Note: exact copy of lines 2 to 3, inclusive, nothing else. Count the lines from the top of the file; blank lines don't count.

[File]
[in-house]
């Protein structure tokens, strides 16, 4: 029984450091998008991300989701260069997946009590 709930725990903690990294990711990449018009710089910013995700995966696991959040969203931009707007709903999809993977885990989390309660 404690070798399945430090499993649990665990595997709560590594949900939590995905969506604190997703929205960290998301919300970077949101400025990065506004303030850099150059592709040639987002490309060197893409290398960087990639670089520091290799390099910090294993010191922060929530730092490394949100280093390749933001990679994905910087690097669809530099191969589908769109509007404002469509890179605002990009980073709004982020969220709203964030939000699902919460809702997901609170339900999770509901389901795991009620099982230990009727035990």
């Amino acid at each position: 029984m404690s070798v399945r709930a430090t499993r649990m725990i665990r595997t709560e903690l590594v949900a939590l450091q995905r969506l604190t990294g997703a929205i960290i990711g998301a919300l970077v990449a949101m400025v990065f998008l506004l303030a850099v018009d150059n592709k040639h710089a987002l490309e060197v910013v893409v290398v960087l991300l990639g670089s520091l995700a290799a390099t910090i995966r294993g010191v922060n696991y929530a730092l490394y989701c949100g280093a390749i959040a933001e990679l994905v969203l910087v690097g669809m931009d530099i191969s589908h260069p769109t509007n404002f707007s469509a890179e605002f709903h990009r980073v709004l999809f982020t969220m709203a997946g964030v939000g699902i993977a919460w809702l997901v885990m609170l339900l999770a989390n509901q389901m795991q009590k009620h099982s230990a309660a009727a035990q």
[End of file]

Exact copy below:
């Protein structure tokens, strides 16, 4: 029984450091998008991300989701260069997946009590 709930725990903690990294990711990449018009710089910013995700995966696991959040969203931009707007709903999809993977885990989390309660 404690070798399945430090499993649990665990595997709560590594949900939590995905969506604190997703929205960290998301919300970077949101400025990065506004303030850099150059592709040639987002490309060197893409290398960087990639670089520091290799390099910090294993010191922060929530730092490394949100280093390749933001990679994905910087690097669809530099191969589908769109509007404002469509890179605002990009980073709004982020969220709203964030939000699902919460809702997901609170339900999770509901389901795991009620099982230990009727035990």
């Amino acid at each position: 029984m404690s070798v399945r709930a430090t499993r649990m725990i665990r595997t709560e903690l590594v949900a939590l450091q995905r969506l604190t990294g997703a929205i960290i990711g998301a919300l970077v990449a949101m400025v990065f998008l506004l303030a850099v018009d150059n592709k040639h710089a987002l490309e060197v910013v893409v290398v960087l991300l990639g670089s520091l995700a290799a390099t910090i995966r294993g010191v922060n696991y929530a730092l490394y989701c949100g280093a390749i959040a933001e990679l994905v969203l910087v690097g669809m931009d530099i191969s589908h260069p769109t509007n404002f707007s469509a890179e605002f709903h990009r980073v709004l999809f982020t969220m709203a997946g964030v939000g699902i993977a919460w809702l997901v885990m609170l339900l999770a989390n509901q389901m795991q009590k009620h099982s230990a309660a009727a035990q």